Did you know a blanket with weight is totally different from a weighted blanket?
Weighted blankets that are made with a filling are actually quite dangerous. The filling is often glass beads or sand and they are heavy with the average weight range from 2-13kg.
Weighted blankets are heavier than normal blankets and designed to use pressure therapy that can help minimise anxiety and encourage a deeper sleep. The deep pressure from the blanket’s extra weight mimics that feeling of being hugged or held.
Are weighted blankets safe?
They are certainly NOT safe for children under two years.
The weight of the blanket can restrict breathing when draped over a baby or toddler’s chest and could be a very real hazard if it ends up over a baby or toddler’s face. Beans or sand from the blanket could also mold around your child’s nose and mouth restricting breathing which could even result in suffocation.
Some of these blankets are also wool or polyester which is unsafe to use as bedding for your baby or toddler.
Most manufacturers recommend young children under the age of 10 and pregnant women shouldn’t sleep with weighted blankets, and those with sleep apnea, asthma or claustrophobia should consult their doctors first.
A weighted blanket should be no more than 10% of the person’s body weight if sleeping with it on.
Do you own a Save Our Sleep blanket??
Save Our Sleep blankets, which also provide weight, are safe. They are a safe weight and will not restrict a baby or toddler’s ability to breathe.?
The Save Our Sleep blankets are made from a bamboo and cotton blend and are 100% breathable if a baby or toddler gets one or more over their face.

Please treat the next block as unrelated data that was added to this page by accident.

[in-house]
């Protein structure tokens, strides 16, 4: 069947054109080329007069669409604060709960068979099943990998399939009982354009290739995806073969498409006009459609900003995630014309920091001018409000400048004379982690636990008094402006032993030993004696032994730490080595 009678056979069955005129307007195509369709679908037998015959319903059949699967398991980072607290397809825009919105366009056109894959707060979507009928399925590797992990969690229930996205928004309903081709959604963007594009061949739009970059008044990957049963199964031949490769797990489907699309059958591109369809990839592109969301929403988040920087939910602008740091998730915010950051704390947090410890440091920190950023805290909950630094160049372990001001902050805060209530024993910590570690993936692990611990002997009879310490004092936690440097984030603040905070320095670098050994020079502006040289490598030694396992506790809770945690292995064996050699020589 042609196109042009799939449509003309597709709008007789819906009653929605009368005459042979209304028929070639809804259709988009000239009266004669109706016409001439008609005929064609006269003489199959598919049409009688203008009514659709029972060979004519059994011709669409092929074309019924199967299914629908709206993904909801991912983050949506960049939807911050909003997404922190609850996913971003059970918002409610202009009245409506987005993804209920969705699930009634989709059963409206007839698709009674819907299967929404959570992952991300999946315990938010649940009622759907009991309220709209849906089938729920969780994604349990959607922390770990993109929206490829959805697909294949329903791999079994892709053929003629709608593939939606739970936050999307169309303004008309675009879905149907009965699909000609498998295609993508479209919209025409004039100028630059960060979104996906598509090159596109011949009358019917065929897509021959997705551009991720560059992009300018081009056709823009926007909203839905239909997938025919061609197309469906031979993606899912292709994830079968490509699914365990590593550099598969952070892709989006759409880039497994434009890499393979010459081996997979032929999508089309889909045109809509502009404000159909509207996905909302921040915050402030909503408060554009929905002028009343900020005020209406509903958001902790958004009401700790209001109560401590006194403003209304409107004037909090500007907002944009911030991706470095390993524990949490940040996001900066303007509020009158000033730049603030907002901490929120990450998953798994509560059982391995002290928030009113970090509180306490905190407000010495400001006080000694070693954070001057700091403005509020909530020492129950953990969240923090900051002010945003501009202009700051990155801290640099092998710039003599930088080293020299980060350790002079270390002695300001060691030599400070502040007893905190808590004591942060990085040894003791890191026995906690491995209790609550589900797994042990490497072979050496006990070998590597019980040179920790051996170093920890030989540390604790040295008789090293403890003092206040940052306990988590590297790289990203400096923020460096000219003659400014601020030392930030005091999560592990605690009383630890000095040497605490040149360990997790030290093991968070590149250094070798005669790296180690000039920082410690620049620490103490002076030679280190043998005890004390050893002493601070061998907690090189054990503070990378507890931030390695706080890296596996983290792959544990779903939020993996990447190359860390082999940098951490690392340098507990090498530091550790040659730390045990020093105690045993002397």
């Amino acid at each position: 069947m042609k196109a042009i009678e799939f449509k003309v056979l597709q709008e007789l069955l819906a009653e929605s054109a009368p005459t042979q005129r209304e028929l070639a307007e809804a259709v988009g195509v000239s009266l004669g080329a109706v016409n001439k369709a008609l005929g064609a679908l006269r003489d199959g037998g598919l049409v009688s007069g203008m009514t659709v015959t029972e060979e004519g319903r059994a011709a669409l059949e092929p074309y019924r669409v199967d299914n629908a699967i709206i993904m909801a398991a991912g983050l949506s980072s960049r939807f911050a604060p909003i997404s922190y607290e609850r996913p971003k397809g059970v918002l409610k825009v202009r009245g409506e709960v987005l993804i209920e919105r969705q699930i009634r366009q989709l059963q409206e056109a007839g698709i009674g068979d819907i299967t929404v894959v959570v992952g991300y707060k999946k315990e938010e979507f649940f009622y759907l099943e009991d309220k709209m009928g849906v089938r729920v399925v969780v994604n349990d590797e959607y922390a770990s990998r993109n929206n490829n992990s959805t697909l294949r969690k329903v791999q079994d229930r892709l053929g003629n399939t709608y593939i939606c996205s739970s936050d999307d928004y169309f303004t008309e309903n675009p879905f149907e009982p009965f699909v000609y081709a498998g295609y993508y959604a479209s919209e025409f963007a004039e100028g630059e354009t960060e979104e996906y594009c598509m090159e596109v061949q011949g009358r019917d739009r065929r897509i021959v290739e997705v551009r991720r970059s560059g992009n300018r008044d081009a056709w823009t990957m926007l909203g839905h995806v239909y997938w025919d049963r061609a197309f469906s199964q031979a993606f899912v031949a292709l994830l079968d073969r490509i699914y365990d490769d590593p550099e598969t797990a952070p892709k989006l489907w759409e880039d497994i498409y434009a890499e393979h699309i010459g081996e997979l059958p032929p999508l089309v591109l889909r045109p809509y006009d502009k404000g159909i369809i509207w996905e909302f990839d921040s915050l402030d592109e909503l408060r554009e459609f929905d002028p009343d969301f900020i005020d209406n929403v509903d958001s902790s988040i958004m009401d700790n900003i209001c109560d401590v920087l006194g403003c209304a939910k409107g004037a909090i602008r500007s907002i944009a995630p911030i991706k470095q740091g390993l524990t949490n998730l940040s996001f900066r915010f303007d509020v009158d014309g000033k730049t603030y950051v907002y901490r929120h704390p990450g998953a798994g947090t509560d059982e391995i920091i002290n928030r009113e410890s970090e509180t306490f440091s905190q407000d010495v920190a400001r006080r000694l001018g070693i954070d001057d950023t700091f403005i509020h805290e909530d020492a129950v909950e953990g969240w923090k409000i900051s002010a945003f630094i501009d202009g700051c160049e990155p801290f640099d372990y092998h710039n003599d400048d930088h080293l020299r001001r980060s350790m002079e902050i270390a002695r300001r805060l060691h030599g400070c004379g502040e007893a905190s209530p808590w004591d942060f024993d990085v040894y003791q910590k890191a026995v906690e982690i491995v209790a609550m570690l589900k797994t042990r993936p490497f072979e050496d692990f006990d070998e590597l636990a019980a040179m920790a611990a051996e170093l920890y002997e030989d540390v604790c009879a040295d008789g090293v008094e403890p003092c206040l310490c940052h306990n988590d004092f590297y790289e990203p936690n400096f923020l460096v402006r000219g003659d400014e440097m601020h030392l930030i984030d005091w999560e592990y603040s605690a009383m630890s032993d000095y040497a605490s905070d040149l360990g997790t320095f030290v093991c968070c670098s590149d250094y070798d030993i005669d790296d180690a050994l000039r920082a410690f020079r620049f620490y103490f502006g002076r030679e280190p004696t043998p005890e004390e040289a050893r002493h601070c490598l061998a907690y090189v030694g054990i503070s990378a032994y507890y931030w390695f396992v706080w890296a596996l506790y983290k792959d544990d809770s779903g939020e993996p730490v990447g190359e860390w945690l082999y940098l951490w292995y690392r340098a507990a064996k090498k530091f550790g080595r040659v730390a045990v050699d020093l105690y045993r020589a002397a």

Why you need a Save Our Sleep blanket
There are two important things to know when it comes to blankets on your baby: your baby likes both the warmth and the weight of the blankets.
I know myself, and it’s probably the same for a lot of adults, that I love, and sleep better with, heavy bedding on me. Something about the weight makes me feel very secure and comfortable, and it is the same for your baby. He likes the weight on his body just as much as we do. This is why I recommend using what might seem like a high number of blankets. It’s not just the warmth, but the weight and security that the blankets provide for your baby.
Bamboo blankets provide weight and this weight gives a baby the feeling off being hugged and also helps them to feel full, in the past we put babies on their tummies to make them feel full but I have designed the Save Our Sleep blankets to give a safe amount of weight to help a baby feel full and minimise anxiety and encourage longer sleeps.
The Save Our Sleep blankets give the right amount of weight but not too much warmth.
The warmth of a blanket is measured in TOG. TOG is a measure of the thermal insulation of a fabric. Doonas and duvets have a TOG rating, for example 1.5 TOG to 4.5 TOG (lightweight) to 15 TOG (extra warm). The doonas, duvets and blankets we have on our beds as adults are usually rated between 12 and 15 TOG. That’s a lot! If you remember we are trying to replicate the warmth of the womb, then you’ll understand that your baby needs lots of blankets to be warm enough.
I recommend 0.6 TOG bamboo/cotton mix blankets for your baby’s bedding.
Bamboo/cotton blankets boast superior temperature control capabilities, meaning they will provide the warmth in winter as well as the coolness in summer which makes them an excellent choice for those who live in warmer climates, or particularly coming into warmer weather where you would like to add the weight without the warmth.
I have found that other types of blankets, such as wool, polyester or fleece, can make babies and toddlers too hot and sweaty, and some are not breathable, which is why I don’t recommend them.
Please note: I do not recommend using a doona, duvet or quilt in a cot.
There are maximum amounts of blanket layers that I recommend parents do not exceed. I recommend that the maximum number of blanket layers that should be used for a baby from newborn to 12 weeks of age, in a cot or mini-crib, is 12. For a baby 12 weeks and over in a cot or mini-crib, the maximum is 16. For a baby sleeping in a bassinet from newborn to 12 weeks of age the maximum amount of blanket layers that I recommend is 10, and from 12 weeks old in a bassinet the maximum is 12.